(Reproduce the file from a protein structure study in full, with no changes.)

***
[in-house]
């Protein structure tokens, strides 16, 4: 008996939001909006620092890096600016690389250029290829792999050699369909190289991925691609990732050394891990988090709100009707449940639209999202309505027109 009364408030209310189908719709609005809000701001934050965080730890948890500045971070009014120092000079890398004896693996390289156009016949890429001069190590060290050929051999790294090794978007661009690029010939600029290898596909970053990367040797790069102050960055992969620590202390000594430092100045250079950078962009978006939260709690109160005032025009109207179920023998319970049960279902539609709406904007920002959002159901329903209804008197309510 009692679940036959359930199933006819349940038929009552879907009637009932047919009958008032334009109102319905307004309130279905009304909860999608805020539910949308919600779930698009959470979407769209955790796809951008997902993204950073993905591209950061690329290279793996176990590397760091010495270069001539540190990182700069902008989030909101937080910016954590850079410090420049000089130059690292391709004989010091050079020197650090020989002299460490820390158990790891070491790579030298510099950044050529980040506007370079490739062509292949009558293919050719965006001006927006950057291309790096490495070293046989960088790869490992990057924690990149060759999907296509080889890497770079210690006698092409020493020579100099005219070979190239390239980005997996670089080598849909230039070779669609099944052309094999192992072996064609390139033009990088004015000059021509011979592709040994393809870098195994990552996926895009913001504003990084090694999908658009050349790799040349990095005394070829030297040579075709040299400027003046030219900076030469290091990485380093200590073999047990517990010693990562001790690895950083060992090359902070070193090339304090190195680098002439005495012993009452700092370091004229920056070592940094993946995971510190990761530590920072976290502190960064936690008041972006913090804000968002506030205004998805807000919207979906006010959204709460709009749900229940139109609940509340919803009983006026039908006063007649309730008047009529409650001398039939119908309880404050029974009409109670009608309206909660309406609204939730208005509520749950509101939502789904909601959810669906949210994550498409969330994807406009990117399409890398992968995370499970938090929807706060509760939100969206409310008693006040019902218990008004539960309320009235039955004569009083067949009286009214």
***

[in-house]
């Protein structure tokens, strides 16, 4: 008996939001909006620092890096600016690389250029290829792999050699369909190289991925691609990732050394891990988090709100009707449940639209999202309505027109 009364408030209310189908719709609005809000701001934050965080730890948890500045971070009014120092000079890398004896693996390289156009016949890429001069190590060290050929051999790294090794978007661009690029010939600029290898596909970053990367040797790069102050960055992969620590202390000594430092100045250079950078962009978006939260709690109160005032025009109207179920023998319970049960279902539609709406904007920002959002159901329903209804008197309510 009692679940036959359930199933006819349940038929009552879907009637009932047919009958008032334009109102319905307004309130279905009304909860999608805020539910949308919600779930698009959470979407769209955790796809951008997902993204950073993905591209950061690329290279793996176990590397760091010495270069001539540190990182700069902008989030909101937080910016954590850079410090420049000089130059690292391709004989010091050079020197650090020989002299460490820390158990790891070491790579030298510099950044050529980040506007370079490739062509292949009558293919050719965006001006927006950057291309790096490495070293046989960088790869490992990057924690990149060759999907296509080889890497770079210690006698092409020493020579100099005219070979190239390239980005997996670089080598849909230039070779669609099944052309094999192992072996064609390139033009990088004015000059021509011979592709040994393809870098195994990552996926895009913001504003990084090694999908658009050349790799040349990095005394070829030297040579075709040299400027003046030219900076030469290091990485380093200590073999047990517990010693990562001790690895950083060992090359902070070193090339304090190195680098002439005495012993009452700092370091004229920056070592940094993946995971510190990761530590920072976290502190960064936690008041972006913090804000968002506030205004998805807000919207979906006010959204709460709009749900229940139109609940509340919803009983006026039908006063007649309730008047009529409650001398039939119908309880404050029974009409109670009608309206909660309406609204939730208005509520749950509101939502789904909601959810669906949210994550498409969330994807406009990117399409890398992968995370499970938090929807706060509760939100969206409310008693006040019902218990008004539960309320009235039955004569009083067949009286009214």